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View Diary: Books That Changed My Life--Which book was so far over your head you almost didn’t come up? (254 comments)

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  •  For the most part (10+ / 0-)

    philosophy has not baffled me although it makes me think, even Wittgenstein.

    But the toughest by far is Spinoza's Ethics, which I took for a "Romanticism" class in college (ostensibly, the class was about reactions to Spinoza).

    I understood enough of the material to get an A out of the class, I suppose, and the subject matter (Spinoza's pantheism was a major topic) was fun but...sheeeesh.

    •  Well, Chitown Kev, now you've got me wondering (8+ / 0-)

      what ethics have to do with romanticism! That sounds like a fearsome class--good for you, getting an "A"!  Well done.

      Pantheism--identifying nature with a spiritual force--always sounded like a good deal to me. The Craft of the Wise basically does the same thing but in a much more individualistic way.

      Thanks for coming by--have some more cider, there's lots left!  :)

      "Religion is what keeps the poor from murdering the rich."--Napoleon

      by Diana in NoVa on Fri Mar 01, 2013 at 06:28:40 AM PST

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    •  Spinoza was a lens grinder (11+ / 0-)

      a very meticulous and exacting science. Given the age he was writing in, I have always been surprised his work ever saw the light of day. The Catholic church regarded pantheism as heresy.

      It is possible to read the history of this country as one long struggle to extend the liberties established in our Constitution to everyone in America. - Molly Ivins

      by se portland on Fri Mar 01, 2013 at 06:33:15 AM PST

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      •  Se portland, this does not surprise me (4+ / 0-)
        The Catholic church regarded pantheism as heresy.

        "Religion is what keeps the poor from murdering the rich."--Napoleon

        by Diana in NoVa on Fri Mar 01, 2013 at 06:46:35 AM PST

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      •  Well, he was Jewish (2+ / 0-)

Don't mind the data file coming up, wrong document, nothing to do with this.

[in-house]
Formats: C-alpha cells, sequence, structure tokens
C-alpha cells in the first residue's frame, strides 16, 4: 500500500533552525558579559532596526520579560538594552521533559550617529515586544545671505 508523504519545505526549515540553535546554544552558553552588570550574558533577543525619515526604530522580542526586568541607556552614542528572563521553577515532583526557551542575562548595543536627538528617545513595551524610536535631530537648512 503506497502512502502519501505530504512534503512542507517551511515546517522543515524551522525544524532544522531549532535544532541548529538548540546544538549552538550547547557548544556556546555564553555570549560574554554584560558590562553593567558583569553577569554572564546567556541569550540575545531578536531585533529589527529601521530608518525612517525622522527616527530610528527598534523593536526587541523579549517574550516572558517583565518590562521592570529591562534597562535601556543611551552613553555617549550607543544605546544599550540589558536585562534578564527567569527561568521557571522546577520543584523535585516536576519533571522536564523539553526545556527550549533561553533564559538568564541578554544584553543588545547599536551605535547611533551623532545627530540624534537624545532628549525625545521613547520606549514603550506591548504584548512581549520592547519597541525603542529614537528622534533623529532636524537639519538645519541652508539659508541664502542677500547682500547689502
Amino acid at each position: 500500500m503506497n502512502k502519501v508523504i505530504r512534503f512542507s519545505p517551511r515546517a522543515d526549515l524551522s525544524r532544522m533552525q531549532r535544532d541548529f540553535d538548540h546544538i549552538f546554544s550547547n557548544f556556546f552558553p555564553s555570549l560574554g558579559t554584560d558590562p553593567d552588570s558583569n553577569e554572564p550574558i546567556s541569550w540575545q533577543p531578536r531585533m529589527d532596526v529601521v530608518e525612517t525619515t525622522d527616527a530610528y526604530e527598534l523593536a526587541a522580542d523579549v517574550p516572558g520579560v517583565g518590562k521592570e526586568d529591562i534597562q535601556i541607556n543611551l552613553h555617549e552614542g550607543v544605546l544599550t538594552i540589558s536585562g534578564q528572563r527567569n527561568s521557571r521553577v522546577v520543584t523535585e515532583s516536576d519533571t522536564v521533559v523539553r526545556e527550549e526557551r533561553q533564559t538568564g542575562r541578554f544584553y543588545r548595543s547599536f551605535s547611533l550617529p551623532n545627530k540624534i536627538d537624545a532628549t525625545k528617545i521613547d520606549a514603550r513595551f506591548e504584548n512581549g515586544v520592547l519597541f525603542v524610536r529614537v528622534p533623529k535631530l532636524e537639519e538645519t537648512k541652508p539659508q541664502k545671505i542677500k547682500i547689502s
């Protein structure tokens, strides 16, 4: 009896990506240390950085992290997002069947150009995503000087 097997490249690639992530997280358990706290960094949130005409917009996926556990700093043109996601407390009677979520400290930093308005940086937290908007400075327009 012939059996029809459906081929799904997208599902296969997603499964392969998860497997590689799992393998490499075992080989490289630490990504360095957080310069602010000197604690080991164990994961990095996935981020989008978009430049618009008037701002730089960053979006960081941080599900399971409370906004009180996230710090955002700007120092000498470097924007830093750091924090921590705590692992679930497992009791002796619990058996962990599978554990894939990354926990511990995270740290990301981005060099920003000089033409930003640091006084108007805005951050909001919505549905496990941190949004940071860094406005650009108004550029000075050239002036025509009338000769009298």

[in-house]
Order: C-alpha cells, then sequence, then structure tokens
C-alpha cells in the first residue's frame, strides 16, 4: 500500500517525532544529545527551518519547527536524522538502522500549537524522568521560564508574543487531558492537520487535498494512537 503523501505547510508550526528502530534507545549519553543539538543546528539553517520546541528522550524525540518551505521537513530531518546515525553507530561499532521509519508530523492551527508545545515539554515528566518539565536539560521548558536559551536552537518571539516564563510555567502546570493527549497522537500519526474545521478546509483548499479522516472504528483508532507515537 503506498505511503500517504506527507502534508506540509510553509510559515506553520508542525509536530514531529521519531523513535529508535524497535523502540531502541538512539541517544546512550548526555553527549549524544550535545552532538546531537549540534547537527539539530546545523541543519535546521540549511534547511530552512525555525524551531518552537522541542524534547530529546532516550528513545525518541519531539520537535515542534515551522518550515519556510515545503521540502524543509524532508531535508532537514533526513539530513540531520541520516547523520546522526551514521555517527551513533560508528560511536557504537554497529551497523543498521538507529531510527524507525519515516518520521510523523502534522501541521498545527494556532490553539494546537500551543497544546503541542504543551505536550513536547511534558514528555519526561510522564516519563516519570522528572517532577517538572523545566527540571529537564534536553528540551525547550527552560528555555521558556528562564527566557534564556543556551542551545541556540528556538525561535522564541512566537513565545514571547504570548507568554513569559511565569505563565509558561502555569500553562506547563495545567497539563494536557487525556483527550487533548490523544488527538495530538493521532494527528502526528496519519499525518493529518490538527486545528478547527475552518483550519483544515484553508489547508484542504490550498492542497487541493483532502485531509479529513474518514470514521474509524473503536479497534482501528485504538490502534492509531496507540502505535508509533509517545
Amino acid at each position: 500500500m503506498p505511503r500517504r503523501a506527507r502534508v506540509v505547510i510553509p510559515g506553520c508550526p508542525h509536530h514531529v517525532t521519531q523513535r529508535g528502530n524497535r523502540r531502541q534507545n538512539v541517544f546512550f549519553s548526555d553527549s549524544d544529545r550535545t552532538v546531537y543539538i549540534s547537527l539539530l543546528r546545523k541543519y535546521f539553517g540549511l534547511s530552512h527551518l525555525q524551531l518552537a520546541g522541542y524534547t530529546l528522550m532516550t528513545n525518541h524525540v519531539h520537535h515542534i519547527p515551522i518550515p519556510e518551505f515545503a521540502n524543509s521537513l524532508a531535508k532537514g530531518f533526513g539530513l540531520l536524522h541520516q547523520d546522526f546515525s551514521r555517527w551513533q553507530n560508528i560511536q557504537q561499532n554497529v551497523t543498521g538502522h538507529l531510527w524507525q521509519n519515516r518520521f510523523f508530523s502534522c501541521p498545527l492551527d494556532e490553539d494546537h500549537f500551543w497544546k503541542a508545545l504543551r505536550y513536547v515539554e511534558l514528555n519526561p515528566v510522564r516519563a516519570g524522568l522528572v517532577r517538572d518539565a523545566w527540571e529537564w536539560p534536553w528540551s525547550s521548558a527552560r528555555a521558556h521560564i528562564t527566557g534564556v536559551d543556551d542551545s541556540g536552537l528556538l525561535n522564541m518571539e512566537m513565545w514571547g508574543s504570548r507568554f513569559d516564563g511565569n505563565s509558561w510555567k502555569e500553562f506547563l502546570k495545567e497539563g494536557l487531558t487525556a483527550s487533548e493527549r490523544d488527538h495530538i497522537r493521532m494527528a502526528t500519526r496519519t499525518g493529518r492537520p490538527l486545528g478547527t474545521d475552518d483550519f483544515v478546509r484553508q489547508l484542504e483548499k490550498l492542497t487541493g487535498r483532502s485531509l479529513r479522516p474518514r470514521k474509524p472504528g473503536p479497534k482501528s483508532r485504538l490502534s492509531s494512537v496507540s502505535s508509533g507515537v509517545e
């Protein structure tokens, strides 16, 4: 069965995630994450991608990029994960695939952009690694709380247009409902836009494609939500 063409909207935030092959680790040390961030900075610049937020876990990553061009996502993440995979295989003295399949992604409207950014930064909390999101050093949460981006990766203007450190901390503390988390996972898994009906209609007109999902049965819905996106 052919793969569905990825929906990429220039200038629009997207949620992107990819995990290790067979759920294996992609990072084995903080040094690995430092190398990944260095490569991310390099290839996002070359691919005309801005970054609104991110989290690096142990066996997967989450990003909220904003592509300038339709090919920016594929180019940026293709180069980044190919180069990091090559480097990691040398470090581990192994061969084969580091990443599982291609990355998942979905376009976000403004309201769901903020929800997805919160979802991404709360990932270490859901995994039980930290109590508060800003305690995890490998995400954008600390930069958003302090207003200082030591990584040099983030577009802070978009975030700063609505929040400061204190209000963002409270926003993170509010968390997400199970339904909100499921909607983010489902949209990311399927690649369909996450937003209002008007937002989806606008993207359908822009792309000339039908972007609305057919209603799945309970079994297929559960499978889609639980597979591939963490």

Recommended by:
        Chitown Kev, OtherDoug

        but the rabbis of his day weren't so crazy about him either :-)  

        The thing about quotes on the internet is you cannot confirm their validity. ~Abraham Lincoln

        by raboof on Fri Mar 01, 2013 at 07:24:01 AM PST

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        •  Yep. (6+ / 0-)

          Spinoza was excommunicated from the Jewish community in Amsterdam.

          •  I don't think he cared much (3+ / 0-)

            He really was not a religious person at all. At his excommunication hearing he was shown a shofar, a ram's horn, which is used during the High Holiday services and asked what he saw. He refused to give it any particular status other than as a piece of a dead animal (or so I have read in various places). From what I recall he spent a good portion of his life in a non-Catholic monastery, not as a lay brother but because they provided him with shelter and didn't ask questions.

          •  You prompted me... (7+ / 0-)

            to consider something. As a kid I was told repeatedly that Judaism no longer practices excommunication and that it during the Middle Ages and up to the time of the Napoleonic emancipation of Jews and other minorities, it was used by local Jewish communities mainly as a means for them to insulate themselves from "troublemakers" and Spinoza was evidently considered to be one of those.

            So I did a little poking around and apparently the practice still technically exists. It differs greatly from the form of excommunication practiced by the Catholic Church particularly in that it is often temporary in nature. More to the point it is exceedingly rare but can be done for a prescribed list of reasons, 24 in all. Many of those are transgressions nobody would give much weight to these days (such and some are just weird, like transacting business with one's former wife or selling land to a non-Jew without some form of indemnification. You see where this is going surely. It's the sort of thing that even the mainstream Orthodox would not consider worthy of mention, far less of official sanction.

            But there was an incident that took place just after WWII that I hadn't known about previously.

            Rabbi Mordechai Kaplan was a professor at the Conservative movement's Jewish Theological Seminary in Philadelphia. He propounded quite a few views that were controversial when given official acknowledgement by a rabbi even if they reflected the experience of many American and Canadian Jews of the time. A group of Orthodox rabbis performed the excommunication, which is additionally interesting since they had no authority over him in the first place.

            The action was viewed more than anything as an attack on the Conservative movement which was at the time, I believe, far larger than it is nowadays. Ultimately it led not only to the Orthodox movement having less and less influence among American Jews, but in addition, to the founding, based on Kaplan's views, of the Reconstructionist branch of Judaism. Reconstructionism founded its own seminary in 1968 and was the first branch of Judaism to sanction the ordination of gay and lesbian rabbis, well over a decade before the Reform movement was willing to make that move.

            So...excommunicate at your own peril.

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